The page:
While working on the preliminary space planning and initial design concepts for this project we asked many questions. When we asked the Abbess what makes a monastery, she replied, “a monastery is a place of serenity to commune with God and nature. A place of permanence not a fortress, a place where people are welcome...are free to be themselves... and explore their relationship to God and its importance to their relationships with others.”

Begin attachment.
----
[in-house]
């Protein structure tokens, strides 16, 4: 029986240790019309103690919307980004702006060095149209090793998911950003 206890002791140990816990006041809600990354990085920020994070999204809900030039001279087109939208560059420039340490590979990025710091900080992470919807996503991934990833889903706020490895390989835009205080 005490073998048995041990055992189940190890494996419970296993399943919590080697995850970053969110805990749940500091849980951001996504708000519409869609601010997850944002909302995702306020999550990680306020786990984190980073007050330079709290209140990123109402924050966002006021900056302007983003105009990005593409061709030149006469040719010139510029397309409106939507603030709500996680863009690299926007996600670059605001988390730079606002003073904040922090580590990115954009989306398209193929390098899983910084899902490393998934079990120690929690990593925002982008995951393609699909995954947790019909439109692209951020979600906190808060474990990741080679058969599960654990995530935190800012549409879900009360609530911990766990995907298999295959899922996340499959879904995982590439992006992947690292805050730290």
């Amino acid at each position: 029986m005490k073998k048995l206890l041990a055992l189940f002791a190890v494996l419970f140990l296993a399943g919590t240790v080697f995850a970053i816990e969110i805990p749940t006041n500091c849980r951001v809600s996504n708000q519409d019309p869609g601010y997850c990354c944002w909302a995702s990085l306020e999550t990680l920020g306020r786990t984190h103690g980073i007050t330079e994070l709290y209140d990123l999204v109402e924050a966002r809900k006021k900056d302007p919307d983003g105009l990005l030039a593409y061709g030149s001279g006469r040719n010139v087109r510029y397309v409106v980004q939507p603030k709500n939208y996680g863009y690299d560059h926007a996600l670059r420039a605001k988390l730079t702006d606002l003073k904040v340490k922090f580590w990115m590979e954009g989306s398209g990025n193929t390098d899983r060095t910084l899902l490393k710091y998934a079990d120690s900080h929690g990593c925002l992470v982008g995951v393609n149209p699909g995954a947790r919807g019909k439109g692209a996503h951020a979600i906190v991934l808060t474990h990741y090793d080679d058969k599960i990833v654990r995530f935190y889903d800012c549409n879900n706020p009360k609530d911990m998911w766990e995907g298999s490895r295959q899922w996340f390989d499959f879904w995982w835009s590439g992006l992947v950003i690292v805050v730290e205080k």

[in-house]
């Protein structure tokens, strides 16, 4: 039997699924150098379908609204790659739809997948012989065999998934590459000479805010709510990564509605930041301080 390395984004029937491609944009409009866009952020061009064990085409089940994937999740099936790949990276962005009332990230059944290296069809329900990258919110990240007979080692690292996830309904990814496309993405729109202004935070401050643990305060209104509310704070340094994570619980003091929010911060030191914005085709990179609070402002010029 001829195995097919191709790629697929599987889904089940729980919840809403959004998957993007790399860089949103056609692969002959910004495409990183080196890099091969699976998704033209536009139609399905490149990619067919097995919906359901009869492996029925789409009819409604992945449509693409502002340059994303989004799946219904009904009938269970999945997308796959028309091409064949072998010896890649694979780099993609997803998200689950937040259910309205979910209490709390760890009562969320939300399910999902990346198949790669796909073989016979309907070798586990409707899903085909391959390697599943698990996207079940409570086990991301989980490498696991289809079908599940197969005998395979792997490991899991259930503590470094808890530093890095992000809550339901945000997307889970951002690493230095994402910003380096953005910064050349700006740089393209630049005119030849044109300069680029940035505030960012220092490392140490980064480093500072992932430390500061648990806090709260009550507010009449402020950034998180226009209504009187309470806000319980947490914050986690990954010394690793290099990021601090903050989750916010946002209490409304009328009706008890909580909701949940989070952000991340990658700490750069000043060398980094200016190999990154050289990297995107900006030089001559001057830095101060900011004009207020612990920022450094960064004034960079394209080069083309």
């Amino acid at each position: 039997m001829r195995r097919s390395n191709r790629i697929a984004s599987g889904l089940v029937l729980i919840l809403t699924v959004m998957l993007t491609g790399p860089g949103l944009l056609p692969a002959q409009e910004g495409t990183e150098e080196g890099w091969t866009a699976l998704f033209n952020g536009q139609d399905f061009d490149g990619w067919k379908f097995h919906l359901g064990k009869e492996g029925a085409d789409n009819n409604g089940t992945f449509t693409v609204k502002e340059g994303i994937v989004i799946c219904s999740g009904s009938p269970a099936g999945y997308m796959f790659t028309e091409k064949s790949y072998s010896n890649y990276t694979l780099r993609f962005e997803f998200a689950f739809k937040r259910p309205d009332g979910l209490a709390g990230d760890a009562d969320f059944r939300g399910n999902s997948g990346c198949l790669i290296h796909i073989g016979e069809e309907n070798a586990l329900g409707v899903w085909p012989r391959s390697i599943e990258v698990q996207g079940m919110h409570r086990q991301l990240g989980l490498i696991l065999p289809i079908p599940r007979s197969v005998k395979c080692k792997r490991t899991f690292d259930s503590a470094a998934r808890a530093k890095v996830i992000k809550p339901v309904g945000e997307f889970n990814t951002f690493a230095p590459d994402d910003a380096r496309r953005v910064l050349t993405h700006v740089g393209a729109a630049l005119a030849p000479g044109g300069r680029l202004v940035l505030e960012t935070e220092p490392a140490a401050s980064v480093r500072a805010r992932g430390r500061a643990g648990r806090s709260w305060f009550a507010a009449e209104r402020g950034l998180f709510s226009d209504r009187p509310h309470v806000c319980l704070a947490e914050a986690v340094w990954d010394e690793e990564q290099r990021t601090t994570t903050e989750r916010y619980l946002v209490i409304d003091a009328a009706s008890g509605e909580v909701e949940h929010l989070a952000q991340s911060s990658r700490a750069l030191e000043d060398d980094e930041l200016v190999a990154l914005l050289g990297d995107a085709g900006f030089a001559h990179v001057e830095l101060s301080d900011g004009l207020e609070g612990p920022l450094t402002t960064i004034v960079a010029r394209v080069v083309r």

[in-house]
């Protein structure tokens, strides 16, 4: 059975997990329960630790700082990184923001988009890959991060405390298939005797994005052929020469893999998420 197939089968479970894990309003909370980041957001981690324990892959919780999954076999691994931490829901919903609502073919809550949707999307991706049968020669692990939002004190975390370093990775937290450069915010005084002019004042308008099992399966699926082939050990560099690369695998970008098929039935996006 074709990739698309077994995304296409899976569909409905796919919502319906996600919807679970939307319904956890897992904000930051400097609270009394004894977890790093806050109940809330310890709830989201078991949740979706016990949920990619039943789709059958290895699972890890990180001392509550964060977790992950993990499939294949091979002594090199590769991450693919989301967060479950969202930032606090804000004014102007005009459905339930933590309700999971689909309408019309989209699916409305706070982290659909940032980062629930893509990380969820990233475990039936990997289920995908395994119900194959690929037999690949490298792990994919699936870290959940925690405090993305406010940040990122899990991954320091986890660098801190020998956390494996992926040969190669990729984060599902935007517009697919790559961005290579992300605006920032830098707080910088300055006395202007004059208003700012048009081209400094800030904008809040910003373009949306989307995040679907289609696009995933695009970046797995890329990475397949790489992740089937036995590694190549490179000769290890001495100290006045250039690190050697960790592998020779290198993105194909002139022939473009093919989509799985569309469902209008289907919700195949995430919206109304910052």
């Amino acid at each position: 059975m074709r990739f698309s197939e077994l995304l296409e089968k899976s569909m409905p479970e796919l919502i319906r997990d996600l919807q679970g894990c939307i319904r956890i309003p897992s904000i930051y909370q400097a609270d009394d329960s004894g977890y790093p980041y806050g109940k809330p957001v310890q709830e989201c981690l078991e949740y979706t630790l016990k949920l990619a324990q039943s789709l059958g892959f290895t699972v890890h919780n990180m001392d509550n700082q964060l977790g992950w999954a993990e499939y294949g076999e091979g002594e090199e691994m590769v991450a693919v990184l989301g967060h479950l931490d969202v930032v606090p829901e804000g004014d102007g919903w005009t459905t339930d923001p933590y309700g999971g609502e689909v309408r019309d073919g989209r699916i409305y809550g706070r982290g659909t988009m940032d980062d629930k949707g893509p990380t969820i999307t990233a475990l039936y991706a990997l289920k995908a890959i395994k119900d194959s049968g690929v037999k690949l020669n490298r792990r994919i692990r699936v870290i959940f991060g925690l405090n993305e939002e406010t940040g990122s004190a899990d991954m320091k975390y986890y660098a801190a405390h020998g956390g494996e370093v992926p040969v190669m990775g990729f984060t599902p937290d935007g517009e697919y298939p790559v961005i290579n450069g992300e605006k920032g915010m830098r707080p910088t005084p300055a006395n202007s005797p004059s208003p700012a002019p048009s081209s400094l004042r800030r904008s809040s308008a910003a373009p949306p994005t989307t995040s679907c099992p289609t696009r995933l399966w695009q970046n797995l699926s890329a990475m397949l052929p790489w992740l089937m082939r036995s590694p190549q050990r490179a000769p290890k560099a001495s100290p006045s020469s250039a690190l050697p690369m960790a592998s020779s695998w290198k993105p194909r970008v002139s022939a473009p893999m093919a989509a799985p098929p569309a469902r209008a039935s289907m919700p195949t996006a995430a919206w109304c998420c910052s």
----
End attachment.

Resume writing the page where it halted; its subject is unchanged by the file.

Working with the nuns, we developed a master plan totaling 15,000 square feet of functional spaces and a budget of $3.8 million. Further, the physical reality of the site and the nuns’ aspirations were beginning to define a “place” of peace and prayer in the relationship between the man-made courtyard and the surrounding woods, a worldly street and a heavenly sky, and even a direction towards rebirth along a road that led to the Monastery’s nearby cemetery. In order to ensure the serenity of the place, exterior building materials are natural stone and wood, building forms blend with the rolling hills of the 45 acre site, and the buildings are super insulated and rely on passive means of heating and cooling to maintain comfortable temperatures, and keep the costs of fuel oil and electricity to a minimum.